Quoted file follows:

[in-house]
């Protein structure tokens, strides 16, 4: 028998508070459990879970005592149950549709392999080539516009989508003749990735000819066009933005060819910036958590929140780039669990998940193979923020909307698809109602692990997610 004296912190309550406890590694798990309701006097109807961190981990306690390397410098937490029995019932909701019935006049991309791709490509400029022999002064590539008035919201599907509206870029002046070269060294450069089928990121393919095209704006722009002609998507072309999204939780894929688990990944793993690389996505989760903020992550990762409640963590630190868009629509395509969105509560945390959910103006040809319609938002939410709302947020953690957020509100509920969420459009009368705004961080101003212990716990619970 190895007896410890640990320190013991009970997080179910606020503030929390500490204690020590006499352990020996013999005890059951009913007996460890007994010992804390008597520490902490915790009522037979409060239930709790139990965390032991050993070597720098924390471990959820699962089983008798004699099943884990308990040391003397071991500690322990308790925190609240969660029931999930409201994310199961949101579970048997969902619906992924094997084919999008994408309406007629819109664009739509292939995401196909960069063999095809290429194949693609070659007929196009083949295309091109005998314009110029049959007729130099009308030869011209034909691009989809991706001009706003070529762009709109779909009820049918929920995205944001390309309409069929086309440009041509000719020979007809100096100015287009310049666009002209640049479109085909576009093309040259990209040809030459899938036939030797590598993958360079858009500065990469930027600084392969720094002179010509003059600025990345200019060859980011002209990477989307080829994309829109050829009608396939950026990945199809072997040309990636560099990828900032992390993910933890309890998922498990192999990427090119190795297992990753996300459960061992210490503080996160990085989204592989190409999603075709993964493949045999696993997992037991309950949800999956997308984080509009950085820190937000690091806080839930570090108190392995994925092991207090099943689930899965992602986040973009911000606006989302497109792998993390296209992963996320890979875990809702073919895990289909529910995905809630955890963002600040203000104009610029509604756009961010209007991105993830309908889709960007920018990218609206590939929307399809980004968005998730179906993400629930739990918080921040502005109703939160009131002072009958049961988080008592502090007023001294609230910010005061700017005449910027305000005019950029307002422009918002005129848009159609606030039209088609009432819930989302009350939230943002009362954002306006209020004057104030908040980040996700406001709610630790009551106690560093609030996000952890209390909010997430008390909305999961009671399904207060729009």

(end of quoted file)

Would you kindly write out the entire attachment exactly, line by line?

[in-house]
């Protein structure tokens, strides 16, 4: 028998508070459990879970005592149950549709392999080539516009989508003749990735000819066009933005060819910036958590929140780039669990998940193979923020909307698809109602692990997610 004296912190309550406890590694798990309701006097109807961190981990306690390397410098937490029995019932909701019935006049991309791709490509400029022999002064590539008035919201599907509206870029002046070269060294450069089928990121393919095209704006722009002609998507072309999204939780894929688990990944793993690389996505989760903020992550990762409640963590630190868009629509395509969105509560945390959910103006040809319609938002939410709302947020953690957020509100509920969420459009009368705004961080101003212990716990619970 190895007896410890640990320190013991009970997080179910606020503030929390500490204690020590006499352990020996013999005890059951009913007996460890007994010992804390008597520490902490915790009522037979409060239930709790139990965390032991050993070597720098924390471990959820699962089983008798004699099943884990308990040391003397071991500690322990308790925190609240969660029931999930409201994310199961949101579970048997969902619906992924094997084919999008994408309406007629819109664009739509292939995401196909960069063999095809290429194949693609070659007929196009083949295309091109005998314009110029049959007729130099009308030869011209034909691009989809991706001009706003070529762009709109779909009820049918929920995205944001390309309409069929086309440009041509000719020979007809100096100015287009310049666009002209640049479109085909576009093309040259990209040809030459899938036939030797590598993958360079858009500065990469930027600084392969720094002179010509003059600025990345200019060859980011002209990477989307080829994309829109050829009608396939950026990945199809072997040309990636560099990828900032992390993910933890309890998922498990192999990427090119190795297992990753996300459960061992210490503080996160990085989204592989190409999603075709993964493949045999696993997992037991309950949800999956997308984080509009950085820190937000690091806080839930570090108190392995994925092991207090099943689930899965992602986040973009911000606006989302497109792998993390296209992963996320890979875990809702073919895990289909529910995905809630955890963002600040203000104009610029509604756009961010209007991105993830309908889709960007920018990218609206590939929307399809980004968005998730179906993400629930739990918080921040502005109703939160009131002072009958049961988080008592502090007023001294609230910010005061700017005449910027305000005019950029307002422009918002005129848009159609606030039209088609009432819930989302009350939230943002009362954002306006209020004057104030908040980040996700406001709610630790009551106690560093609030996000952890209390909010997430008390909305999961009671399904207060729009």